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Monday, 14 August, 2000, 14:46 GMT 15:46 UK
Spy in your pocket
Nokia Phone
Video postcards can be sent with 3rd-Generation phones
By BBC News Online internet reporter Mark Ward

The next generation of mobile phones will make it much easier for the police to carry out covert surveillance of citizens, say civil liberty campaigners.

They warn that the combination of location revealing technology built into the phones and rights given to the police under the Regulation of Investigatory Powers Act mean the owners of such phones can be watched.

They are advising people that using one of the new phones might make it hard for them to maintain their privacy.

In recognition of the implications, phone companies are planning to let people conceal where they are at the touch of a button.

Phone metre

Although existing GSM handsets can be used as location devices, they typically only give a fix to within a couple of hundred meters.

Ericsson Phone
Future phones will direct you to the nearest Indian take away
While this is good enough to tell drivers about traffic problems on the roads ahead, mobile phone companies are not using the technology for much more than this.

Accuracy can be improved if handsets are fitted with special software and the mobile phone operators adopt complementary software for their networks.

Using this technology, handsets can be pinpointed to within 50 metres of their actual position.

Newer mobile phone technologies such as the General Packet Radio Services and Universal Mobile Telecommunications Services have more accurate locating systems built in.

GPRS services are due to become widely available later this year and UMTS telephone networks are due to be switched on in 2002.

Timing triangle

Both GPRS and UMTS can locate a handset to within 15 metres by timing how long it takes packets of data to travel from different base stations to the handset.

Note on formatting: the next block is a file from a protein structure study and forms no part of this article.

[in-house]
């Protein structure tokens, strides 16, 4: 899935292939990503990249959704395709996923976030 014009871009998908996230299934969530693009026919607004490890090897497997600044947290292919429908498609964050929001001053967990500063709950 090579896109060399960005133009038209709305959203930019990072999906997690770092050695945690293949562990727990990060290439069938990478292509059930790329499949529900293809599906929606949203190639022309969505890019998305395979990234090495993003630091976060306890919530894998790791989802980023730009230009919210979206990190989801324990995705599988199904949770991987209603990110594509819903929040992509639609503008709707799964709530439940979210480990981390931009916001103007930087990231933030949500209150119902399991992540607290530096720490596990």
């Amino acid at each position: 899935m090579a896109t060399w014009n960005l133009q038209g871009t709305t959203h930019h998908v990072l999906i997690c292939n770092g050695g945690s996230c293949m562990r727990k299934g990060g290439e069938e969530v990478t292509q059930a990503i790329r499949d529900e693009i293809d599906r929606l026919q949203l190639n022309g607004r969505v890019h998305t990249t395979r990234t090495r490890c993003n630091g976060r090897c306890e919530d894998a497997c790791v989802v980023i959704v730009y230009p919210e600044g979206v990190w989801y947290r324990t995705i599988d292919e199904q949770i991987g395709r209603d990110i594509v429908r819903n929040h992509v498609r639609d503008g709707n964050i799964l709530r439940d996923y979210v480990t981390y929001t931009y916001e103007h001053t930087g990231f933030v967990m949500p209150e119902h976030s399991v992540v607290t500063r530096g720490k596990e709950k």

The handset then uses this to calculate where the phone is in the area covered by the base stations.

"Service providers are going to do that calculation routinely so they can sell the data to companies that want to send you mail and messages," said Caspar Bowden, director of the Foundation for Information Policy Research.

Often people will be happy to reveal their location and who they are, particularly if they are looking for a cash point or a good restaurant in a town they are visiting.

Many companies are keen to use this location data so they can send special offers, such as cut-price cinema tickets, to anyone walking past their doors.

Others are planning to combine location data and personal information to target people with adverts customised to match their preferences.

Privacy protection

But, said Mr Bowden, the newly passed Regulation of Investigatory Powers Act could allow for the data to be used for a more sinister purpose.

He said the RIP Act regards the information used to locate phones as "communications data" and says police do not need a warrant to obtain it.

As a result, he said, the police could use this information to conduct covert surveillance of anyone using such a phone.

Phone companies are planning to let people opt in and out of the location-based services to ensure privacy is not compromised and people are not bombarded with messages they do not want to read.

"It has always been our aim to enable the customer to decide whether or not to have his or her location sent to the network," said a spokesman for mobile service provider Orange.

But all this means is that the information is not being passed on to advertisers, said Mr Bowden.

"Whether or not you want to receive ads, the location data will be collected," he said.

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